I’ve made it clear numerous times in the past that I am a massive fan of Martin Scorcese and here I think Scorcese made one of his most personal works. Whilst being a multi-million dollar 3D blockbuster, this is also a film showcasing the power of cinema and the importance of silent cinema and the need to preserve films so that they are never forgotten. Scorcese uses the most cutting edge technology available to him to create a film which celebrates the roots of cinema and if there is any scene that encapsulates the power of cinema it can be found here, when we see Asa Butterfield and Chloe Grace Moretz watching Safety Last and we see looks of pure joy and wonder on their faces. Not since Cinema Paradiso has a film captured the power of watching films for the first time and leave it to Scorcese to create this powerful imagery.


8. The Red Turtle

Probably the most beautiful film I’ve seen this decade, Michael Dudok de Witt has crafted a stunning piece of animation. Through the animation and music, with no dialogue at all, De Witt has made a beautiful tale of love and survival, showing great love and compassion coming from acts of cruelty and the creation of a family in even the harshest and most remote environment. Every single frame of this film is a work of art and shows the power that animation can have over live action films.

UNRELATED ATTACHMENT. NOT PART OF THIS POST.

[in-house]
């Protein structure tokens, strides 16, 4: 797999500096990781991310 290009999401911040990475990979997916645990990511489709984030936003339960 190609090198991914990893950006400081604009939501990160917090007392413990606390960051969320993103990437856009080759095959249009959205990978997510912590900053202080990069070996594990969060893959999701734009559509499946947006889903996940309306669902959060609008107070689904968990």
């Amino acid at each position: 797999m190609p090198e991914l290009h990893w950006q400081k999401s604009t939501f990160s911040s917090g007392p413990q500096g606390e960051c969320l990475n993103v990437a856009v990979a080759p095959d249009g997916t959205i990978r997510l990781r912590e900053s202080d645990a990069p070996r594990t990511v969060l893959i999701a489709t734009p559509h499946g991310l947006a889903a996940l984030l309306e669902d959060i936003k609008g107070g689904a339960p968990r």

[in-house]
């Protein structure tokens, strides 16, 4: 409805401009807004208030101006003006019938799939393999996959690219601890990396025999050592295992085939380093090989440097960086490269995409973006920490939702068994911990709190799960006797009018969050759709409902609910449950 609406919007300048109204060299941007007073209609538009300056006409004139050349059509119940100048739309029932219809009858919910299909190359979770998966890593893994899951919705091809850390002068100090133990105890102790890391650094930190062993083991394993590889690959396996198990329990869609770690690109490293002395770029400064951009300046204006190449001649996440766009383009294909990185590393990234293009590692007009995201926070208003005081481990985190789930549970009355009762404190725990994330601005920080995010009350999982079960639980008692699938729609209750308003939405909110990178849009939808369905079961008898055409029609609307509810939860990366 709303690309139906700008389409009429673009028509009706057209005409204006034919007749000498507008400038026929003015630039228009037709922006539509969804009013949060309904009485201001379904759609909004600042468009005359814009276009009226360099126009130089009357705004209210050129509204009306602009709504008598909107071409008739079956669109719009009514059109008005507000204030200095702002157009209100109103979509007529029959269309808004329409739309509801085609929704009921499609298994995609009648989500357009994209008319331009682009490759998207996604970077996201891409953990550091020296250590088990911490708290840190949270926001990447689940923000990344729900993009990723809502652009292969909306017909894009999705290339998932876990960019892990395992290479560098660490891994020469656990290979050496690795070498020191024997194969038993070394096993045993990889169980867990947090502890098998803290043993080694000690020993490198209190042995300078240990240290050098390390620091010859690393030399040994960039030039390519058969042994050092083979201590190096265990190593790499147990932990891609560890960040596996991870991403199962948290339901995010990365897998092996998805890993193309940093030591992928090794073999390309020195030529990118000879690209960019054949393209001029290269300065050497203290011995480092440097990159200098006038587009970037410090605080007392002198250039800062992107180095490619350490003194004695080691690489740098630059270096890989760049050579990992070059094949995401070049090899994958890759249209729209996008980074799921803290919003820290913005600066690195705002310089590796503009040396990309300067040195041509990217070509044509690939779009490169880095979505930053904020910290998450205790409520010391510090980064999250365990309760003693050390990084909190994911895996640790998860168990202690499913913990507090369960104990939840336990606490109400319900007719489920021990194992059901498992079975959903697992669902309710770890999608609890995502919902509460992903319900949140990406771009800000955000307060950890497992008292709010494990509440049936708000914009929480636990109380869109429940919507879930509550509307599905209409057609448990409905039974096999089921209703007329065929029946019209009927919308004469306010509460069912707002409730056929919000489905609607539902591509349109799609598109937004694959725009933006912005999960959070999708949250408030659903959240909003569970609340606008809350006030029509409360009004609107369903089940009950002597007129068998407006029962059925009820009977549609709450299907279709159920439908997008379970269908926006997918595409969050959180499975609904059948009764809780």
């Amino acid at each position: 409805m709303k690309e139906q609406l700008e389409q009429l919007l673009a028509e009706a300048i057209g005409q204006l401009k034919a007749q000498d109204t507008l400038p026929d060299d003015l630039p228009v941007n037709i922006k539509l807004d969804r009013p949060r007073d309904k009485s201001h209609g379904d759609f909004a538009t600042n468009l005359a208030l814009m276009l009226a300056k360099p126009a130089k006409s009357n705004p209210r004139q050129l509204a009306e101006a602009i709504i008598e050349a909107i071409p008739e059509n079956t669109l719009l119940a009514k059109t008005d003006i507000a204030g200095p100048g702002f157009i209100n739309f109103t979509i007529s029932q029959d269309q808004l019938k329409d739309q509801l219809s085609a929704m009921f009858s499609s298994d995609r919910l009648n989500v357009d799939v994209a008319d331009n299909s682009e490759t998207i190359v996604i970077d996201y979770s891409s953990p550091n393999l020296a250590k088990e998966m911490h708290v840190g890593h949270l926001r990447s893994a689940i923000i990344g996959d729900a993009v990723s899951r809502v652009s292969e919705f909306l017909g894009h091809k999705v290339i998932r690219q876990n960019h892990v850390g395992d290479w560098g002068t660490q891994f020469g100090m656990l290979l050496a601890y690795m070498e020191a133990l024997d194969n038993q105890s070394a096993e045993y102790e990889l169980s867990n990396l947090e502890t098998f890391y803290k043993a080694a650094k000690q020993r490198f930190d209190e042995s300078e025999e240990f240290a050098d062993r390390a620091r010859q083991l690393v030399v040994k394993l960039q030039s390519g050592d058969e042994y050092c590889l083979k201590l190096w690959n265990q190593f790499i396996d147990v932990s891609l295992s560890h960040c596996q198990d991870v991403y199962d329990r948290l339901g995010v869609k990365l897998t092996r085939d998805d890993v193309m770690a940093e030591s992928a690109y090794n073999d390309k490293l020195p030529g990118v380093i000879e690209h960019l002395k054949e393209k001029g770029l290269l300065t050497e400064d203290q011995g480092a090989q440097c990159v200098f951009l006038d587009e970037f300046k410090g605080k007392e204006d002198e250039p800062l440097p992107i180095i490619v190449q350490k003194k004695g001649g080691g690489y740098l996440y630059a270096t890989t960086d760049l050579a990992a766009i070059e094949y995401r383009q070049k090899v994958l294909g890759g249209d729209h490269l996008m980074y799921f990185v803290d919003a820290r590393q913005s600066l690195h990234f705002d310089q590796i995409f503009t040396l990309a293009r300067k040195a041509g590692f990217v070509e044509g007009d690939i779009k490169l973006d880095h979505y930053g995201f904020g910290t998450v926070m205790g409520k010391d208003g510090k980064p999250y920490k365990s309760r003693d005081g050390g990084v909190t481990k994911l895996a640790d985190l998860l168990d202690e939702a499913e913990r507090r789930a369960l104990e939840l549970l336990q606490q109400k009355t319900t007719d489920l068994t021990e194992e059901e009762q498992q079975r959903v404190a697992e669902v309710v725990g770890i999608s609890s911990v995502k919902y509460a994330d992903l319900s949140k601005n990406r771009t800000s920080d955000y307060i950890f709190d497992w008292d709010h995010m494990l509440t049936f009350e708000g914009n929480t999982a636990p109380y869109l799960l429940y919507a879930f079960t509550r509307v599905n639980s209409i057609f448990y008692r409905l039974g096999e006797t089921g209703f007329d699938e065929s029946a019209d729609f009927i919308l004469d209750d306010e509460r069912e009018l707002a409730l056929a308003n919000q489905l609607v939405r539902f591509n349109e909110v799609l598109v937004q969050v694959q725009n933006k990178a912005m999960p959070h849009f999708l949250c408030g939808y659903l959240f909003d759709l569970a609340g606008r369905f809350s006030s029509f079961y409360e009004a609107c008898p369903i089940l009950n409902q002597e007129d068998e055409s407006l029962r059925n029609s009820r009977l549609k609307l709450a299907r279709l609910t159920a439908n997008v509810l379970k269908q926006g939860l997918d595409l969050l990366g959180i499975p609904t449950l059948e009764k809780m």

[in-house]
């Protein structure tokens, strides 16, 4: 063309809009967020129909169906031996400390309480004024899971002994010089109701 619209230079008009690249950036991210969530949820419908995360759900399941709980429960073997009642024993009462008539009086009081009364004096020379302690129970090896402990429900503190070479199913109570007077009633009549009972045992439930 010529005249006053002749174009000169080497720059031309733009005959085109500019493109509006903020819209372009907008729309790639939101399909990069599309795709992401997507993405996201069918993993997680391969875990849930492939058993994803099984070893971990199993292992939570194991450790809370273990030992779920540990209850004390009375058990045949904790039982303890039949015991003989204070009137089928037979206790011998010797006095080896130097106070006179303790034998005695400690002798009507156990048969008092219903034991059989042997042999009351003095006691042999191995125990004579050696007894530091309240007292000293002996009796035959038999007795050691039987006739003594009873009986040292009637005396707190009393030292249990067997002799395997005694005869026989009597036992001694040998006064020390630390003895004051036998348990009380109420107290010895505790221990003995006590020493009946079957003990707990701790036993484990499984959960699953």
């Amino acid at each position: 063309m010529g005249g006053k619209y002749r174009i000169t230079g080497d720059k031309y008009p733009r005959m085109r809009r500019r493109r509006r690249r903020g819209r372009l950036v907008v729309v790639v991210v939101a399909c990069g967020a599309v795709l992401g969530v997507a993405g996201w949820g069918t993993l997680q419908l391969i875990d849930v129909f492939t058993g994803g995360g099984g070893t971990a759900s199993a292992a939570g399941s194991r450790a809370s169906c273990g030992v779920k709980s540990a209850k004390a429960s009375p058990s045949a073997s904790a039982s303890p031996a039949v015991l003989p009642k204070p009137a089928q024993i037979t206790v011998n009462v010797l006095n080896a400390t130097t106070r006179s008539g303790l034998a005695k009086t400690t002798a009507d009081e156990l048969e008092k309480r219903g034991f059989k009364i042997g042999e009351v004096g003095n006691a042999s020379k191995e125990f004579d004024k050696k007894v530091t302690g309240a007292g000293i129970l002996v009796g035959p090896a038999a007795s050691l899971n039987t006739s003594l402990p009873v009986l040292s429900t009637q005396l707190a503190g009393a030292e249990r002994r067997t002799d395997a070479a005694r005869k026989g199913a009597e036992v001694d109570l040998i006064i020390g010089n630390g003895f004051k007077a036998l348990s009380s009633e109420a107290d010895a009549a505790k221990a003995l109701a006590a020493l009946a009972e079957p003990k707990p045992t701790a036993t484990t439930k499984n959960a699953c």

7. The Social Network

I was incredibly sceptical about this film when I first heard about it. I didn’t think there was a way to make a film about Facebook engaging and boy was I proven wrong. What David Fincher and Aaron Sorkin have created here is a defining film for the 21st Century. To misquote Mark Kermode, this is not a film about Facebook. It’s about how the online world changes friendships and how greed and the desire for legacy can destroy friendships. As we’ve learned more about Mark Zuckerberg, this film has become even more relevant and Fincher’s direction and Sorkin’s script makes scenes showing coding tense and exciting with the performances from Jesse Eisenberg, Andrew Garfield, Justin Timberlake and Armie Hammer adding to the power of the film. This is a film that gets more relevant with each passing year and is a perfect encapsulation of this part of the century.